Does Stretching Help Arthritis Pain?
Starting an exercising program can be a daunting task for those living with arthritis. Pain, inflammation, and overall joint discomfort may stop someone from doing something as simple as stretching. Automatically you may want to go into protection mode and start fearing that any sort of movement will make things worse. However, stretching can be beneficial during times when arthritis pain strikes. So, does stretching help arthritis pain? Let’s find out.
Benefits and Potential Harm
Stretching when done the right way can be beneficial. There are a few basic rules that one should follow to avoid injury. The only time stretching can be harmful is when it is not done properly.
There has long been a debate as to whether stretching is worthwhile or not. The consensus is that, yes, it is worth it. Everyone can benefit from stretching, and people living with arthritis are no exception.
But arthritis can cause lack of range-of-motion in the joints and surrounding structures. This occurs when there has been damage to either the cartilage, nerves, tendons, and muscles.
So, to reap the rewards of stretching make sure to consult with your doctor before trying any stretches and consider following these safety tips.
Warm Up Before You Stretch
This may sound like an extra step you need to take prior to stretching. Though with arthritis, mornings and evenings can be more difficult due to stiffness and soreness. Warming up the muscles can be done in a variety of ways:
- Walking and jogging in place
- Moving your arms in circular motions to bring blood flow to the upper extremities
- Taking a hot shower, warm bath
- Using a heating pad
Static Stretching vs. Dynamic Stretching
There are two main types of stretching. Static stretching is when you maintain a hold. These are best done after warming up. When using the static method, you ideally want to hold the stretch until you feel tension in the muscle area and keep this position for about 15 to 60 seconds. The length of time you hold a stretch also depends on your threshold. If you are just starting out, begin slow and work your way up to holding the stretch a bit longer each time.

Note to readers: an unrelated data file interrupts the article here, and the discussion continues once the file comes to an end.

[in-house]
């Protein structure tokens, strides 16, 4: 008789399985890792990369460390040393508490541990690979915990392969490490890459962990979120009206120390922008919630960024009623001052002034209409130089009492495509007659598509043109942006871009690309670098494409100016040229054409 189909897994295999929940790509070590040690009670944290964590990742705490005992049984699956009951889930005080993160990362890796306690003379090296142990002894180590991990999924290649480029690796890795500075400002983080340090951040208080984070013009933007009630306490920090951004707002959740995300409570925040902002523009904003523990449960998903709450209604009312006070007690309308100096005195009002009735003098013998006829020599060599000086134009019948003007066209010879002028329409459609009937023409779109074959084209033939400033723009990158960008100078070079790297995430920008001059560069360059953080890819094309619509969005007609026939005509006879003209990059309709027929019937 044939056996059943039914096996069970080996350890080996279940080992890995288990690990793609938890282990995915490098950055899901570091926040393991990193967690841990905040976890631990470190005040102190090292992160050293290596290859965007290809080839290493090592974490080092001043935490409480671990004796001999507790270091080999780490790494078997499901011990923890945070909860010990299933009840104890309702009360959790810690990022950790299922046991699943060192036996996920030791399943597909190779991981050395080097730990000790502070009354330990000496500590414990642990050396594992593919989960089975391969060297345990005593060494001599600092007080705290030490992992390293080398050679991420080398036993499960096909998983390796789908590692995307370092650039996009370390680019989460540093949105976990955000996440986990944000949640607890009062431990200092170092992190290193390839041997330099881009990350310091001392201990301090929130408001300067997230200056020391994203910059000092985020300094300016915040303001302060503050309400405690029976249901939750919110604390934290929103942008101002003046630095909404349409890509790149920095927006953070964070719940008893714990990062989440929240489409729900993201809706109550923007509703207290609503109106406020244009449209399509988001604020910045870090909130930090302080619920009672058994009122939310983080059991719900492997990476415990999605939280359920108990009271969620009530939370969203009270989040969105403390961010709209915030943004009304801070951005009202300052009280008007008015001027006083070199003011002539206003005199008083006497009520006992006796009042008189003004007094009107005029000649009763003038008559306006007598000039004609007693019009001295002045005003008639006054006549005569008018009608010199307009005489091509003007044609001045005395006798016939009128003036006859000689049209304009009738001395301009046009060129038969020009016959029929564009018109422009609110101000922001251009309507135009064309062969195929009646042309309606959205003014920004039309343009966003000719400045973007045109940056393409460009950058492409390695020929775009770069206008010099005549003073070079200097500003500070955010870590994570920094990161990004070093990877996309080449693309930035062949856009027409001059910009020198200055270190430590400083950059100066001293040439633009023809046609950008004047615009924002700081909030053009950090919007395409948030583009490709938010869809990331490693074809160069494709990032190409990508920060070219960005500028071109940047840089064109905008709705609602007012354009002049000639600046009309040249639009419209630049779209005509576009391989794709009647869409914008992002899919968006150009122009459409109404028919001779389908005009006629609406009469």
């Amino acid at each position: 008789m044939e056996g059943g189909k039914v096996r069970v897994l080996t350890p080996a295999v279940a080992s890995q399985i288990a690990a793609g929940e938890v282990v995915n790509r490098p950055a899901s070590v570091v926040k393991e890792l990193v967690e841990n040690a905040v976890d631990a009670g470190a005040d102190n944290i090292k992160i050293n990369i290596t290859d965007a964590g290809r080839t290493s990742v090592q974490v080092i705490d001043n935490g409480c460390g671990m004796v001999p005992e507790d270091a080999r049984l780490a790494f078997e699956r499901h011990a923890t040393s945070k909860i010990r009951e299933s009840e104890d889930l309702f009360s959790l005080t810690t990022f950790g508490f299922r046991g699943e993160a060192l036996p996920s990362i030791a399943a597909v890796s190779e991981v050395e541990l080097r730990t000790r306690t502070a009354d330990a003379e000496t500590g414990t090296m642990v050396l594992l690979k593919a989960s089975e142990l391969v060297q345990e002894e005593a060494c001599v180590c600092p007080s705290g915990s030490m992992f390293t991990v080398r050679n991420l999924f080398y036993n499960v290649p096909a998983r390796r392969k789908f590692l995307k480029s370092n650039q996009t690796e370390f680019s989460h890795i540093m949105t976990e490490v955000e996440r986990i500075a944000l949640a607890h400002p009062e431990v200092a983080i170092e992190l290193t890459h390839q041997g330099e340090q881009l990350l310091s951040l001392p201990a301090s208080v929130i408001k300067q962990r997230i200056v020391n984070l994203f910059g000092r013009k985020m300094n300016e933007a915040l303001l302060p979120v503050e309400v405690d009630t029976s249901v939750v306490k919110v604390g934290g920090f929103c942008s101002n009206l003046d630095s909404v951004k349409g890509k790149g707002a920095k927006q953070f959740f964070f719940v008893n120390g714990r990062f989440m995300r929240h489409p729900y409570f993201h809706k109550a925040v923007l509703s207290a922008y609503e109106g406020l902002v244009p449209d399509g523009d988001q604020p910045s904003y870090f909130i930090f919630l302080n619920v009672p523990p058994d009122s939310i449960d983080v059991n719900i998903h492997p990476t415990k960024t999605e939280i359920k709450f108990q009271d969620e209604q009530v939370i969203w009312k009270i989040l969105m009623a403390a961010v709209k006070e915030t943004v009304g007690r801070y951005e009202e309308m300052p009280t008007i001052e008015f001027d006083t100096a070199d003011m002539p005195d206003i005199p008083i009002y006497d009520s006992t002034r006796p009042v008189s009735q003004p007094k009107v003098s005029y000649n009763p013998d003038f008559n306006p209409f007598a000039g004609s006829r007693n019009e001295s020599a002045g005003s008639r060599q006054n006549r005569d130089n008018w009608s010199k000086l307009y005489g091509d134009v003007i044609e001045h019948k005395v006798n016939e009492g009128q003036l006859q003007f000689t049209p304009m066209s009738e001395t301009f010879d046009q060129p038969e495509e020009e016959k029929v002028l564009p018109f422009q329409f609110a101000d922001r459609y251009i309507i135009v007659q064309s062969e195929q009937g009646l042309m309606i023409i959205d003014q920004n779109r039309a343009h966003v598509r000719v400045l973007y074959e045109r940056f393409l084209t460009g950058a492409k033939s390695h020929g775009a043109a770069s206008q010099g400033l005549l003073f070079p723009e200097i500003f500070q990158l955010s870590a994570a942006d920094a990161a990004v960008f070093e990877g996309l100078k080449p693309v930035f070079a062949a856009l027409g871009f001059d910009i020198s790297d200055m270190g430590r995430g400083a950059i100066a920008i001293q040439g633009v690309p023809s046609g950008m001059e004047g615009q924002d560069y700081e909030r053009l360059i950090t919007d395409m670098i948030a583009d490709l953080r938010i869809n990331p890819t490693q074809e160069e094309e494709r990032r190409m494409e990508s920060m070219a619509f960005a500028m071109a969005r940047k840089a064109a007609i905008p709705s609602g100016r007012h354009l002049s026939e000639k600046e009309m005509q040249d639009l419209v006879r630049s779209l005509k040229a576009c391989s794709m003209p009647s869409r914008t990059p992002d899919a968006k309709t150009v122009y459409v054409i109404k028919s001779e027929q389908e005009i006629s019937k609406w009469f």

Static stretching is known to be the safest way to stretch. It’s great for those wanting to establish a simple routine in the morning, evening or throughout the day. The key thing to remember is that even though results will be felt immediately, consistency is needed to achieve long-term results.
Dynamic stretching is also called active stretching. This type of stretch is best used as a warm-up to prep the body for sports related exercises, and other activities that require the muscles to work harder. Each time a dynamic stretch is completed, it raises the temperature in the muscles by increasing blood flow to the area.
A simple example of an active stretch is fast walking. In doing this, you start out slow then pick up the pace. Athletes who play football, tennis and other high contact sports often use dynamic stretches to warm up before a practice or game. For instance, a tennis player may a set of lunges in various directions and a football player may do high kicks across the field.
You may be wondering how this pertains to arthritis. Well, you do not need to be an athlete to do dynamic stretches. High-intensity activities may not be good for every person living with arthritis due to lack of mobility and joint damage, but you can still find a way to raise your heart rate by doing other activities that are easier on the joints: